Encircling the Forbidden City, the Imperial City flanks the East and West Chang’an Streets where red walls of the Imperial City still survive in the south, with East and West Di’anmen Streets in the north, Nanheyan Street, Beiheyan Street and Chenguang Street in the east, and East and West Huangchenggen and Fuyou Street in the west. Among them, Tian’anmen (Gate of Heavenly Peace) is not only the main entrance to the Imperial City, but also the political symbol of the People’s Republic of China.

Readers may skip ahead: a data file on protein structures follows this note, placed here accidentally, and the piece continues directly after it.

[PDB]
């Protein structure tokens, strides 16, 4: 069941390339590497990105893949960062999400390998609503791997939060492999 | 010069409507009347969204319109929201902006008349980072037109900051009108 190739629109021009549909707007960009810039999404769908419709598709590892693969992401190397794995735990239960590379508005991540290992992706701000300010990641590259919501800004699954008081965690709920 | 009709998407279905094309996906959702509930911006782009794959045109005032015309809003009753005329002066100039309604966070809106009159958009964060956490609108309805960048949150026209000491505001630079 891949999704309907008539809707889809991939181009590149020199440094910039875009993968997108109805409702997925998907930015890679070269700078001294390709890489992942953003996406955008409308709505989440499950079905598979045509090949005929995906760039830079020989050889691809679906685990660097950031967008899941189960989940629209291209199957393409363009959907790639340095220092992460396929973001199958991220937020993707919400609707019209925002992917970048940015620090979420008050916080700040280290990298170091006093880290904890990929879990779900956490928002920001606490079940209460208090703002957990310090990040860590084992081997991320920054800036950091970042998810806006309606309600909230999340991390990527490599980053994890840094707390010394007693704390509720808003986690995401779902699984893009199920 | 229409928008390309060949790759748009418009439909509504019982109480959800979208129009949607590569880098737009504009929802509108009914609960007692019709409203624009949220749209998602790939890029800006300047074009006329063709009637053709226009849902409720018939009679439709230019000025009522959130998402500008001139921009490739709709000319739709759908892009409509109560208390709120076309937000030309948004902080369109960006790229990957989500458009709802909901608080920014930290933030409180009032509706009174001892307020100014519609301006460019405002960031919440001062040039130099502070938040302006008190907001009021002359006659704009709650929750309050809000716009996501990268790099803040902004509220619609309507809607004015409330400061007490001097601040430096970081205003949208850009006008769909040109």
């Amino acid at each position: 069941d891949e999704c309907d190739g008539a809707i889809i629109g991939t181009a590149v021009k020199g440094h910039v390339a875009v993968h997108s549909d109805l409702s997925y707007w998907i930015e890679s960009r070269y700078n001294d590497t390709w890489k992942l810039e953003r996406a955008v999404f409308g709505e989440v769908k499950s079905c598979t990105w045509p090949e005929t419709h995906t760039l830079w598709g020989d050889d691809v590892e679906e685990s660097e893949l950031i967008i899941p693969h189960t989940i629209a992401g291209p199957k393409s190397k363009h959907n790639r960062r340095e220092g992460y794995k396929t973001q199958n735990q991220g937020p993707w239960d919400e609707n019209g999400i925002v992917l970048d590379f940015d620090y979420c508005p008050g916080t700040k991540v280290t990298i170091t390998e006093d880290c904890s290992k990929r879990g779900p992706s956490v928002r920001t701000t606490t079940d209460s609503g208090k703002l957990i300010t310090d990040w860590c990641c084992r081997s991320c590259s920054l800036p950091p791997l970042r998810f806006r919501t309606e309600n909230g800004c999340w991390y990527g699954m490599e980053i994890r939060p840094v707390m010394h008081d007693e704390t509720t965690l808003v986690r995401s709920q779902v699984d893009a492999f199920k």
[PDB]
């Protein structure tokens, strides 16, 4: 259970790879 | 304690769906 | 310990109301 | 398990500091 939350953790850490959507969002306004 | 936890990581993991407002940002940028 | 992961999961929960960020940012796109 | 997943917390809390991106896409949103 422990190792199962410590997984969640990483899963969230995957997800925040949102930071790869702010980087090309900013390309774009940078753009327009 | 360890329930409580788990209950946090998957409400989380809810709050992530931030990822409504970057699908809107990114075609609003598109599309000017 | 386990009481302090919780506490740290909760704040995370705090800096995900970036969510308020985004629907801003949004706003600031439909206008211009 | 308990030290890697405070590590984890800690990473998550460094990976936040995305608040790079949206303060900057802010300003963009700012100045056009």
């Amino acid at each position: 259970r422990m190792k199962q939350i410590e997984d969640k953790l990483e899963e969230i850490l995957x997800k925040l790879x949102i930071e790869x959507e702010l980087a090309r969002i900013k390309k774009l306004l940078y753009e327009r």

Behind Shenwumen (Gate of Divine Might) stands Jingshan which used to be imperial garden during the Ming and Qing Dynasties. Jingshan sits at the very center of Beijing’s Inner City and plays an important role in this city’s urban layout. To the south of it lies the central area of the Imperial City and the Forbidden City where red walls and golden tiles meet the eye, presenting a majestic and grand vibe; to the north of it spreads the northern area of the Imperial City where sits Inner Court Yamen with its buildings painted almost all gray. Although all of them are situated within the Imperial City, the buildings vary in shape and cultural implication.
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